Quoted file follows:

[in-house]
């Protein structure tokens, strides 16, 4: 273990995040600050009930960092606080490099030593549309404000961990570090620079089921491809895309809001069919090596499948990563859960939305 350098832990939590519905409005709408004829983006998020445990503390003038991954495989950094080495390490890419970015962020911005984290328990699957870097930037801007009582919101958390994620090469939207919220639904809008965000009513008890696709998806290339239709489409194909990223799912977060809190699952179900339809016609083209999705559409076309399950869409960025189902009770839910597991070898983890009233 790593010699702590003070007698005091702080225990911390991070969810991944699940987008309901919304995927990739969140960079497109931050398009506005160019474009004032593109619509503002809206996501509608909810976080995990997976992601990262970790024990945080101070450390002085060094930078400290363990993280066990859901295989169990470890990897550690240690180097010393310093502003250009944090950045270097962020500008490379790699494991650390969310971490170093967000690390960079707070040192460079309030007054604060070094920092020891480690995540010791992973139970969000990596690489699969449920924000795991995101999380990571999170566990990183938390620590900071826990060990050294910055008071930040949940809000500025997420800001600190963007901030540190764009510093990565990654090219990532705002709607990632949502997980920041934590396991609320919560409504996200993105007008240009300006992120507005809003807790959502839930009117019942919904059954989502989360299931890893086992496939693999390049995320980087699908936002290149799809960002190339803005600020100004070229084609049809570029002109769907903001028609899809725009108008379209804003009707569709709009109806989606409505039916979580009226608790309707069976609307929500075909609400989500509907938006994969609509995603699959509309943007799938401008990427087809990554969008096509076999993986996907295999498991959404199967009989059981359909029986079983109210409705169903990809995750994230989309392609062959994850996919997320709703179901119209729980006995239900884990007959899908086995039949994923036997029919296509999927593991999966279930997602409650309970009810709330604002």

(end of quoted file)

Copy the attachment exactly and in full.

[in-house]
């Protein structure tokens, strides 16, 4: 273990995040600050009930960092606080490099030593549309404000961990570090620079089921491809895309809001069919090596499948990563859960939305 350098832990939590519905409005709408004829983006998020445990503390003038991954495989950094080495390490890419970015962020911005984290328990699957870097930037801007009582919101958390994620090469939207919220639904809008965000009513008890696709998806290339239709489409194909990223799912977060809190699952179900339809016609083209999705559409076309399950869409960025189902009770839910597991070898983890009233 790593010699702590003070007698005091702080225990911390991070969810991944699940987008309901919304995927990739969140960079497109931050398009506005160019474009004032593109619509503002809206996501509608909810976080995990997976992601990262970790024990945080101070450390002085060094930078400290363990993280066990859901295989169990470890990897550690240690180097010393310093502003250009944090950045270097962020500008490379790699494991650390969310971490170093967000690390960079707070040192460079309030007054604060070094920092020891480690995540010791992973139970969000990596690489699969449920924000795991995101999380990571999170566990990183938390620590900071826990060990050294910055008071930040949940809000500025997420800001600190963007901030540190764009510093990565990654090219990532705002709607990632949502997980920041934590396991609320919560409504996200993105007008240009300006992120507005809003807790959502839930009117019942919904059954989502989360299931890893086992496939693999390049995320980087699908936002290149799809960002190339803005600020100004070229084609049809570029002109769907903001028609899809725009108008379209804003009707569709709009109806989606409505039916979580009226608790309707069976609307929500075909609400989500509907938006994969609509995603699959509309943007799938401008990427087809990554969008096509076999993986996907295999498991959404199967009989059981359909029986079983109210409705169903990809995750994230989309392609062959994850996919997320709703179901119209729980006995239900884990007959899908086995039949994923036997029919296509999927593991999966279930997602409650309970009810709330604002």